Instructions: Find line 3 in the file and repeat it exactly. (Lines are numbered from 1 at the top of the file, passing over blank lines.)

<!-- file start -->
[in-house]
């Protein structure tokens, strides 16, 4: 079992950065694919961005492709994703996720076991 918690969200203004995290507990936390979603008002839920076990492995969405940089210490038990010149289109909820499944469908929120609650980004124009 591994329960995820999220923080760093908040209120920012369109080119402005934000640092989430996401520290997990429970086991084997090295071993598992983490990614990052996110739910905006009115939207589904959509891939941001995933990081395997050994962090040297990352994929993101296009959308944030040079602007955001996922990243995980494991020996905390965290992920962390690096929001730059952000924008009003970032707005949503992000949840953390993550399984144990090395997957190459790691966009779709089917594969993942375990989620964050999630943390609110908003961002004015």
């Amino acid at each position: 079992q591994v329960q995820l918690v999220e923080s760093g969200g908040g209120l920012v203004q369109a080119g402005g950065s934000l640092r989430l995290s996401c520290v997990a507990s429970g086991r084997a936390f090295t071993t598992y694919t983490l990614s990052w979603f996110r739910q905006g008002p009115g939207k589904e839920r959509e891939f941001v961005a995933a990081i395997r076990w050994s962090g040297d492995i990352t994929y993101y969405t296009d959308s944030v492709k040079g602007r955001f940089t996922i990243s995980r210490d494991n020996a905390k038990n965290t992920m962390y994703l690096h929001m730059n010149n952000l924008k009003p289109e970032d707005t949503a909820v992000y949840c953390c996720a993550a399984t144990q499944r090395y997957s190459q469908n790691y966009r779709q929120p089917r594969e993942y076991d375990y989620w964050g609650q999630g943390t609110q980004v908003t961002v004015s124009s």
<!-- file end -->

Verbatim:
């Amino acid at each position: 079992q591994v329960q995820l918690v999220e923080s760093g969200g908040g209120l920012v203004q369109a080119g402005g950065s934000l640092r989430l995290s996401c520290v997990a507990s429970g086991r084997a936390f090295t071993t598992y694919t983490l990614s990052w979603f996110r739910q905006g008002p009115g939207k589904e839920r959509e891939f941001v961005a995933a990081i395997r076990w050994s962090g040297d492995i990352t994929y993101y969405t296009d959308s944030v492709k040079g602007r955001f940089t996922i990243s995980r210490d494991n020996a905390k038990n965290t992920m962390y994703l690096h929001m730059n010149n952000l924008k009003p289109e970032d707005t949503a909820v992000y949840c953390c996720a993550a399984t144990q499944r090395y997957s190459q469908n790691y966009r779709q929120p089917r594969e993942y076991d375990y989620w964050g609650q999630g943390t609110q980004v908003t961002v004015s124009s």